So, when I read this lesson I thought right away, (shaking my head and chuckling to myself) you disciples; not even faith the size of a mustard seed! Who DOESN’T have at least THAT much faith? But then I didn’t just read the lesson, I HEARD what Jesus was saying. I heard Jesus say, “If you, Erik, had faith the size of the tiny, minute, minuscule, little, itty bitty size of a mustard seed the YOU'D be able to uproot a tree with your words and plant that tree in the ocean.” And I thought, “Oh, no! I can’t do that! I can’t talk to a tree and get it to uproot itself and then fly over to the ocean and plant itself in the sea. I can’t do that! And what’s worse is right now I literally live a block from the ocean... I would only have to make the tree fly like a block and a half to get it to the ocean and I STILL can’t do it! So my faith too, is smaller than a mustard seed!”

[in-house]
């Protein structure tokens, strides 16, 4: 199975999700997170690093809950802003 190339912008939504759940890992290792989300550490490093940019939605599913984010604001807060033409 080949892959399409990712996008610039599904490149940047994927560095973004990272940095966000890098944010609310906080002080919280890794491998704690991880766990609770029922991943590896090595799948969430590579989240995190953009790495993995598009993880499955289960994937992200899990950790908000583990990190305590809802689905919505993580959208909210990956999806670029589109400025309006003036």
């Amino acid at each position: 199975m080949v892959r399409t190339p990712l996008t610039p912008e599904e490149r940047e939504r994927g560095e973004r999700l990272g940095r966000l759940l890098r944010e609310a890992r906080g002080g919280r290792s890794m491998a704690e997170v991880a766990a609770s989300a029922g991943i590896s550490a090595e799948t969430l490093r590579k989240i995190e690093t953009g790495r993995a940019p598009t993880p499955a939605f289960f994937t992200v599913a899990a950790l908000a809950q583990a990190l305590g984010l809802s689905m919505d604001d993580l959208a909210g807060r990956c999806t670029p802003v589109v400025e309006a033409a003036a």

When it comes to seed sized faith, I never thought I had the largest out there, after all the largest seed is the sea coconut which can weigh up to about 90 pounds, but I also never thought I had the smallest seed sized faith either, which would be a rain forest orchid seed that weighs only 1/35,000,000th of an ounce! I’ve never thought I had the biggest faith out there, but I did always think I had faith at least a little bigger than a mustard seed. Maybe lima bean sized, or green pea sized, but now I don’t know how big my faith is.... celery seed size, maybe? lettuce seed? Maybe it really is only orchid seed sized. I don’t think there is any way to really know!